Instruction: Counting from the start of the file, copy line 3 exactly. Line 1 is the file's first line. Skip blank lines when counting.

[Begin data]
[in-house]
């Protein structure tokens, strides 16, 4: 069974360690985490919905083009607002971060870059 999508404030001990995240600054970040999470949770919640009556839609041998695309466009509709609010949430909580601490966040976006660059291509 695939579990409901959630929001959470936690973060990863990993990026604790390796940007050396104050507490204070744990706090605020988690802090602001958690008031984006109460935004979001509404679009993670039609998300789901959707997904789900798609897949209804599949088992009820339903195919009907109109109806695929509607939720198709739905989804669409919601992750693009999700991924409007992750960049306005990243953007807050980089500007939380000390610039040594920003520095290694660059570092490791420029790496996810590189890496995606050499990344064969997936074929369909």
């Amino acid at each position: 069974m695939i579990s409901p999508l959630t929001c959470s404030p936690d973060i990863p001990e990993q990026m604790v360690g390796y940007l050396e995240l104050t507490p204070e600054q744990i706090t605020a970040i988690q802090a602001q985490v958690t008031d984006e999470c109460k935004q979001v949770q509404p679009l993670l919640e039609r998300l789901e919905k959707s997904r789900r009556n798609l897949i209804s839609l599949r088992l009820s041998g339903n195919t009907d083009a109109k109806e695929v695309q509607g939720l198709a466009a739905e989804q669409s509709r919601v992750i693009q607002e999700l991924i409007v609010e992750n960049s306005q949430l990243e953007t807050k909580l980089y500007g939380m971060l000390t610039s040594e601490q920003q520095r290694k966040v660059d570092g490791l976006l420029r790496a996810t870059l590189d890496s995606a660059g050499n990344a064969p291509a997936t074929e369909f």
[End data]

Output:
């Amino acid at each position: 069974m695939i579990s409901p999508l959630t929001c959470s404030p936690d973060i990863p001990e990993q990026m604790v360690g390796y940007l050396e995240l104050t507490p204070e600054q744990i706090t605020a970040i988690q802090a602001q985490v958690t008031d984006e999470c109460k935004q979001v949770q509404p679009l993670l919640e039609r998300l789901e919905k959707s997904r789900r009556n798609l897949i209804s839609l599949r088992l009820s041998g339903n195919t009907d083009a109109k109806e695929v695309q509607g939720l198709a466009a739905e989804q669409s509709r919601v992750i693009q607002e999700l991924i409007v609010e992750n960049s306005q949430l990243e953007t807050k909580l980089y500007g939380m971060l000390t610039s040594e601490q920003q520095r290694k966040v660059d570092g490791l976006l420029r790496a996810t870059l590189d890496s995606a660059g050499n990344a064969p291509a997936t074929e369909f």